By: David Nicholls
Connie Petersen wakes up her husband Douglas late one night to tell him that she thinks she wants a divorce. Their son, Alby, is about to leave for college. In spite of their unsettled marital situation, Connie still wants to take a long family vacation throughout Europe. Douglas thinks that he will find a way to win Connie back. The audiobook version of this work is delightful and listeners will occasionally laugh out loud to hear the various predicaments that Douglas finds himself in.
By: John Grisham
When Manhattan lawyer Samantha Kofer loses her job at New York's largest firm, she accepts an unpaid internship in a small town in Appalachia. For the first time in her legal career, she faces real people who urgently need her help. Big coal companies have moved into Appalachia to carry out mountain-top removal. These companies provide jobs at a horrible cost. Workers contract black lung, the local population is poisoned by toxins in the water, horrific accidents occur. The coal companies have unlimited resources to fight any claims made against them. Samantha finds her calling helping the disadvantaged.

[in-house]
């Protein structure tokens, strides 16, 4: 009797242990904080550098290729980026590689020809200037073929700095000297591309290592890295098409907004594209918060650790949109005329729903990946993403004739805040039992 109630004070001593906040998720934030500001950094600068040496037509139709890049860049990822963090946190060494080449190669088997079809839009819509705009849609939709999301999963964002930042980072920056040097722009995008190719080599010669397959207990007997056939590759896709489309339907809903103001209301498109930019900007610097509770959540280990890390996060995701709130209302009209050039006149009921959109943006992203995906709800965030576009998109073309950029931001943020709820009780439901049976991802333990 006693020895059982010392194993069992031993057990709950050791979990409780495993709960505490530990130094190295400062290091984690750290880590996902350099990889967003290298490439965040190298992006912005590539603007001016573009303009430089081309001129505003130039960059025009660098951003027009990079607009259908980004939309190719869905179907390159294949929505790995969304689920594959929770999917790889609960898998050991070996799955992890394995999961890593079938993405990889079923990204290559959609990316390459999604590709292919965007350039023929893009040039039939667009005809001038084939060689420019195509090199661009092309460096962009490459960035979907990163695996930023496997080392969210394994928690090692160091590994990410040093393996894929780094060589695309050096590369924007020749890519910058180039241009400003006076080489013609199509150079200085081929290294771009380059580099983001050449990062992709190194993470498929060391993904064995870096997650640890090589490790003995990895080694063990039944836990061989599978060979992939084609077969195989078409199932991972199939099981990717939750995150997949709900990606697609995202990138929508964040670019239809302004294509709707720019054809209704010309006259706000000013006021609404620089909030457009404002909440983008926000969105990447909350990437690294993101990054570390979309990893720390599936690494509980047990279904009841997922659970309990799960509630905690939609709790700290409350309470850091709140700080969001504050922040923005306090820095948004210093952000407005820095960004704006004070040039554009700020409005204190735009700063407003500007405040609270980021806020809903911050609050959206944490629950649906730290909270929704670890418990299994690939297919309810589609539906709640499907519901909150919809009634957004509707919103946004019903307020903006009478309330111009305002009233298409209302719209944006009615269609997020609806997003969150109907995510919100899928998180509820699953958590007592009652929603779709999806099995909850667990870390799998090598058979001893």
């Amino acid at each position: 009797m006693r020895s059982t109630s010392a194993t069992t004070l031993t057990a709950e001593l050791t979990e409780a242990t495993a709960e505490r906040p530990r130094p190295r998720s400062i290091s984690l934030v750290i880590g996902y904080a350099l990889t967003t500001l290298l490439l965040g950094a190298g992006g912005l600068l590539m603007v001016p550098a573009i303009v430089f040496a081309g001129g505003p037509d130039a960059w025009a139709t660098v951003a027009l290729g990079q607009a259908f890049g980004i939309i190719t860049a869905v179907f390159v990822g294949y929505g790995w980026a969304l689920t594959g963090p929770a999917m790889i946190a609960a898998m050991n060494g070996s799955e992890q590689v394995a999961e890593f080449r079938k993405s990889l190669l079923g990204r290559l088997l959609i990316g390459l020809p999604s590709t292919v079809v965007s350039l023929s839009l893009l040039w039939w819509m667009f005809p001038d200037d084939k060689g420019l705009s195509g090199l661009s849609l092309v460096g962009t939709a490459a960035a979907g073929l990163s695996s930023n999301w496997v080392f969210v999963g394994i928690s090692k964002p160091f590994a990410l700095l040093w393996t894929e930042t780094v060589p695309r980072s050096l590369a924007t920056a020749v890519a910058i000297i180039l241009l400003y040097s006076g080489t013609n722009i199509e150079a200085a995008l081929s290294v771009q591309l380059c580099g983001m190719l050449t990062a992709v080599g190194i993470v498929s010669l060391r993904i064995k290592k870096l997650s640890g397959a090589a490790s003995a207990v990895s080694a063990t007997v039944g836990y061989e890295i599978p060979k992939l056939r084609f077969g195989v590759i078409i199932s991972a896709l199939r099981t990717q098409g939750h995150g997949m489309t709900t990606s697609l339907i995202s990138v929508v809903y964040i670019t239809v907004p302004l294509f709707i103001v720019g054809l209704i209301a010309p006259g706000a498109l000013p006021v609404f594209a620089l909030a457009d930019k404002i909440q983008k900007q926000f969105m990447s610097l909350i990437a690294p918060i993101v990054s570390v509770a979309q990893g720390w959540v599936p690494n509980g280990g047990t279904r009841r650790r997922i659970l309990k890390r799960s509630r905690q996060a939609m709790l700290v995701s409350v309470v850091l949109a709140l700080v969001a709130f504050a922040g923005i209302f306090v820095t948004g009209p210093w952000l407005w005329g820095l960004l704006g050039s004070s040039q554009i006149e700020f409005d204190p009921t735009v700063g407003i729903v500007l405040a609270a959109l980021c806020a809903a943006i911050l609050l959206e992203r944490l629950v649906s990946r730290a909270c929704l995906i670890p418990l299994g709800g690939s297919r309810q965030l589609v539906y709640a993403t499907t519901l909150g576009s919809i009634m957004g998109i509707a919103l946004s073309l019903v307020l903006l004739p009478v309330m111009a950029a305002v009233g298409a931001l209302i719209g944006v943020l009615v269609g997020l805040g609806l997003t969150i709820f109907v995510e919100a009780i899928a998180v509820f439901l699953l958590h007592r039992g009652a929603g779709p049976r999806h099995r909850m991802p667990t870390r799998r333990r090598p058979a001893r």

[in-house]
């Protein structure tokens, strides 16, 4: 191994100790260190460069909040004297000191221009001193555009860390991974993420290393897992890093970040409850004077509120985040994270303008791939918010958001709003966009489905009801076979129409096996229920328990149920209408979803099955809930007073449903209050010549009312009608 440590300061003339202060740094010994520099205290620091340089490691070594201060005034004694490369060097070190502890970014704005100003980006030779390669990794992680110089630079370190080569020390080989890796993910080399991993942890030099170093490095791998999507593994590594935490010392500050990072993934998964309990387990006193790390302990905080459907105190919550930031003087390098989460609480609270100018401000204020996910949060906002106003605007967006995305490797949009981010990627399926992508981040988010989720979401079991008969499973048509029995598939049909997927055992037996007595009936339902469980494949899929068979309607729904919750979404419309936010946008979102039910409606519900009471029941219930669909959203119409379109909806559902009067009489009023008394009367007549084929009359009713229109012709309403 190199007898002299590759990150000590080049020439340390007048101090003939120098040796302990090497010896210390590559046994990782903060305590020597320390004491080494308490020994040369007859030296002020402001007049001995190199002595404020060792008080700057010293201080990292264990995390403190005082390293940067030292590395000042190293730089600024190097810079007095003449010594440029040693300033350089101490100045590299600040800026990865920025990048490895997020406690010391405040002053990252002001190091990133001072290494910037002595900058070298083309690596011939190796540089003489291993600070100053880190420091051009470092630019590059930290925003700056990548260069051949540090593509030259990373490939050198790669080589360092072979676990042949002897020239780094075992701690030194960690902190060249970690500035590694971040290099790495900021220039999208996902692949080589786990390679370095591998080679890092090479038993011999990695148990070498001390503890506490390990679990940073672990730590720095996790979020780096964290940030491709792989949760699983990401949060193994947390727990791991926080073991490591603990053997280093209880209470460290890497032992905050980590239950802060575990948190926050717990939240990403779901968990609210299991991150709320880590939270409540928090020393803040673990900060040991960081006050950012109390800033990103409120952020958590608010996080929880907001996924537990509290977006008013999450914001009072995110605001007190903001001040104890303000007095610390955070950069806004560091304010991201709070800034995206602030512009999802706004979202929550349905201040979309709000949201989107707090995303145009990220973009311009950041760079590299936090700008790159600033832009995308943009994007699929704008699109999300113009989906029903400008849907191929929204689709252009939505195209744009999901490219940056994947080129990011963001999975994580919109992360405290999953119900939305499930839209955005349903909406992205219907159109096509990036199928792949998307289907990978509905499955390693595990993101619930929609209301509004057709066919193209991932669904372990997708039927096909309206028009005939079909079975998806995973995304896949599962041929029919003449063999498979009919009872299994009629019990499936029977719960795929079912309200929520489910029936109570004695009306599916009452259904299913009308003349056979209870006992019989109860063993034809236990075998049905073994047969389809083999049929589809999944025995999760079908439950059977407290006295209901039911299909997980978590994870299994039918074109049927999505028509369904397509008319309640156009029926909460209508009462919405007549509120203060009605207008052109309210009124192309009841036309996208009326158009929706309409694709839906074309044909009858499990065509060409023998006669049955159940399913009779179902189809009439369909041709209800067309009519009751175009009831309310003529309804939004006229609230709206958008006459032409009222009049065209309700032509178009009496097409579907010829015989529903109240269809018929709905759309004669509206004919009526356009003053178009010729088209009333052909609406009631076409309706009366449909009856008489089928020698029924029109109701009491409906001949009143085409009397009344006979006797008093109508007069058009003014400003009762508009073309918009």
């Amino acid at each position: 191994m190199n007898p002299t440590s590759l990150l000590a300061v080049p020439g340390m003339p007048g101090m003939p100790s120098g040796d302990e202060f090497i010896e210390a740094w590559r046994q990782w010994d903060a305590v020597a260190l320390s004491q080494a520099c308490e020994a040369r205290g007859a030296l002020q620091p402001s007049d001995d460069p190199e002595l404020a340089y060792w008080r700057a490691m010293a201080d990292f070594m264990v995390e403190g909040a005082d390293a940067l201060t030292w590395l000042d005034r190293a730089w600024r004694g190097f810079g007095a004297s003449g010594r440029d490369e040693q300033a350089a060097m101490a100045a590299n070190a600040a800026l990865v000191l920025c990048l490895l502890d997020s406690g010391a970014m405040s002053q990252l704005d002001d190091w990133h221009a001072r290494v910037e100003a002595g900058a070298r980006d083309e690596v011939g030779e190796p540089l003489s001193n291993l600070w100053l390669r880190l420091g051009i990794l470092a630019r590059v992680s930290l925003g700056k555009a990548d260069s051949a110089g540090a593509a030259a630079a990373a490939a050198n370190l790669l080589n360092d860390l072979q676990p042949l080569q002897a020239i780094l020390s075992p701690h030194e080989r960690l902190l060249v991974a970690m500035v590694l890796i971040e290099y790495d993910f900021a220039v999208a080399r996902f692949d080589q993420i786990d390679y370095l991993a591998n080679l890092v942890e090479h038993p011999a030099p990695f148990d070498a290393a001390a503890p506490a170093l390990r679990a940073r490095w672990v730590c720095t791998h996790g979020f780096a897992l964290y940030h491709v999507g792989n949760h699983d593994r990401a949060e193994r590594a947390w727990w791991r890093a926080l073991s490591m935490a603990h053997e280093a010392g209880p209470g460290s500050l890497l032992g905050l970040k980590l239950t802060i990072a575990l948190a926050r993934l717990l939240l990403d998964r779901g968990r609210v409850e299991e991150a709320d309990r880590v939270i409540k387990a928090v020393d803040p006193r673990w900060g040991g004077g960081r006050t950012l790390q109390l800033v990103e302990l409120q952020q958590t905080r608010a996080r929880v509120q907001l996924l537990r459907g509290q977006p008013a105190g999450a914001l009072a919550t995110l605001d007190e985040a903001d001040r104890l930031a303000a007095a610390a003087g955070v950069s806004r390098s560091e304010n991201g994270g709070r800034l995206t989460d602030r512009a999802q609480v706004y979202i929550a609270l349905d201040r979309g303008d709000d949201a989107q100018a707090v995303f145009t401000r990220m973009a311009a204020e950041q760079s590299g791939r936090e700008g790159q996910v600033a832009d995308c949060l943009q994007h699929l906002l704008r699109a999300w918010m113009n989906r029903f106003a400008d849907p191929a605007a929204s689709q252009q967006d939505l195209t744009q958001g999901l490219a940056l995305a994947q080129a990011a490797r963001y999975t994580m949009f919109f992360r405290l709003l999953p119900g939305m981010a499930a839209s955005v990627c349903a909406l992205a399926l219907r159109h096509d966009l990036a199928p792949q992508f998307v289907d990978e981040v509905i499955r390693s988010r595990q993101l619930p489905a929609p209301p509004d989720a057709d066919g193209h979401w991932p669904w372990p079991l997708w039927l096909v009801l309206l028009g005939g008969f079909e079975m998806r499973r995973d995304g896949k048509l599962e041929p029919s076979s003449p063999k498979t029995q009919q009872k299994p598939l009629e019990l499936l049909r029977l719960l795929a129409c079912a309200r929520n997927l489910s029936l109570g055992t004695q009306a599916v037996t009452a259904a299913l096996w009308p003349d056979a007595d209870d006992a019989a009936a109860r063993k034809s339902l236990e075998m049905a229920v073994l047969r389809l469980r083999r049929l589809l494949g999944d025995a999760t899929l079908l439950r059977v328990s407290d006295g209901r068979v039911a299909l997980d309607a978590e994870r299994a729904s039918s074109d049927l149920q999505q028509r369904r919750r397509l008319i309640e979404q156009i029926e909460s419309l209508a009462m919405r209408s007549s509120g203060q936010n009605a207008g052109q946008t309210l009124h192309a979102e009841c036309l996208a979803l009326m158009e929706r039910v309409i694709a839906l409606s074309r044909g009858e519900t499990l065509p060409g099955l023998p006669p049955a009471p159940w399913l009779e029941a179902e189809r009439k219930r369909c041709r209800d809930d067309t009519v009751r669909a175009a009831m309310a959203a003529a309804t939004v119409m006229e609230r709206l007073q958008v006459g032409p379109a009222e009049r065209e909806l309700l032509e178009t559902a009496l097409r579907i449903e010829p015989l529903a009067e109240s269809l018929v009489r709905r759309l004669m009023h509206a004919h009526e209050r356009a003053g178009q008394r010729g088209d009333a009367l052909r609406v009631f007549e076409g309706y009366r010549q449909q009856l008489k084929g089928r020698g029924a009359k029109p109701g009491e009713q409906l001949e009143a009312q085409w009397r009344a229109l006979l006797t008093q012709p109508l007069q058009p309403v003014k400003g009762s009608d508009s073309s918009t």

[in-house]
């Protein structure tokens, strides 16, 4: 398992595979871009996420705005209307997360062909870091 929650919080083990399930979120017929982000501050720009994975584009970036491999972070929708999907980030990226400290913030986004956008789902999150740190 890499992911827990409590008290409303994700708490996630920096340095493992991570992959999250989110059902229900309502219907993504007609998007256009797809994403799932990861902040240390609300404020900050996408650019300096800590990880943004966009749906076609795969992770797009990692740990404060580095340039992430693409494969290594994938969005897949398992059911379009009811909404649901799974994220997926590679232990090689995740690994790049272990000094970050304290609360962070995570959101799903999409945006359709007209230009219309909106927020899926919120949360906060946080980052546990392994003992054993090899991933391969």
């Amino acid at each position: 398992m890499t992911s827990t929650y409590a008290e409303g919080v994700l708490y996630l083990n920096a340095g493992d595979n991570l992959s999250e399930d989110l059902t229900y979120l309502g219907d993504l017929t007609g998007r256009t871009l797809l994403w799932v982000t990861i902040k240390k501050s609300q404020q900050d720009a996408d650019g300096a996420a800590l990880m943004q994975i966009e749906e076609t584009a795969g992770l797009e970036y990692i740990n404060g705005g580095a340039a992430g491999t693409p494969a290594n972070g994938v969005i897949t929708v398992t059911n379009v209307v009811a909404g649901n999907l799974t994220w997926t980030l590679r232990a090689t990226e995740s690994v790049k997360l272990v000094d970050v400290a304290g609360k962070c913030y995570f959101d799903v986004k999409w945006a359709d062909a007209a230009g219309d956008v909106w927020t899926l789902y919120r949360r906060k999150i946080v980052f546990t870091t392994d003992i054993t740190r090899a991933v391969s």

By: Atul Gawande
Surgeon Gawande presents this riveting look at how modern medicine treats aging and terminal illness. A majority of medical students never take courses in geriatrics and are ill-prepared for treating the elderly. Doctors shy away from giving terminally ill patients a realistic prognosis. Ideally, the elderly and terminally ill should be asked what their priorities are for their remaining time so that a strategy with hospice and palliative care can be put in place to help them achieve their goal. This thought-provoking book is a must-read for our country's aging population.